In the field of communication, communicative efforts are broken down into 3 primary components: content, form, and use. Content refers to the underlying ideas or message that we are trying to convey. Form, meanwhile, describes the words and symbols that are used to describe that message. Lastly, use describes the occasions for which the message is shared.
Effective communicators, whether they know it or not, constantly reflect on these three communication concepts and adjust their communication accordingly. However, breakdowns can occur across any or all of these components, leading others to negatively regard the communication attempt itself, as well as the person who initiated it in the first place.
Let’s start with content. In most cases content is the easiest part of communication for us as individuals. We think of an idea and… that’s it! But let’s pause here and reflect on this stage of the process. As Proverbs 18:13 guides us, “He that answereth a matter before he heareth it, it is folly and shame unto him.” When we first have that idea, have we weighed our idea against other ideas that have been made known to us? Have we considered the feelings or experiences of others? If so, how can we include this consideration into our content?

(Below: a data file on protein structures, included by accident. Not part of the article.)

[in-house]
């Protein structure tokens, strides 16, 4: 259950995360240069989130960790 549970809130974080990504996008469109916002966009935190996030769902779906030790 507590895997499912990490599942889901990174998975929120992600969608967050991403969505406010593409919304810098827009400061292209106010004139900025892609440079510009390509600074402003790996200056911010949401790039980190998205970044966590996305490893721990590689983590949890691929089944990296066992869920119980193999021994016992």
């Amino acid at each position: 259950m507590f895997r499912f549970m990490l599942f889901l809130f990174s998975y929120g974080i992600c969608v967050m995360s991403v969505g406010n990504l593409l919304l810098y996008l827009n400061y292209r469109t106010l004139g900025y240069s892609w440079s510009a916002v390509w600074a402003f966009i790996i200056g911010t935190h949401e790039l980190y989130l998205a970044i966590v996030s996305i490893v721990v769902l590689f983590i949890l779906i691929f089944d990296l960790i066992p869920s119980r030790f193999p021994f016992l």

Let us say, for example, that a committee is deciding whether to cut a newer racial justice program or a more established and highly attended women’s group and has asked you to give your recommendation. Your thoughts formulate as follows: The racial justice program is more deserving of our investment because injustice occurs at far greater degrees for minorities than it does for non-minority women and the church has done little to address this topic in recent years. This is, of course, a reasonable argument that could have all sorts of facts and figures attached to it.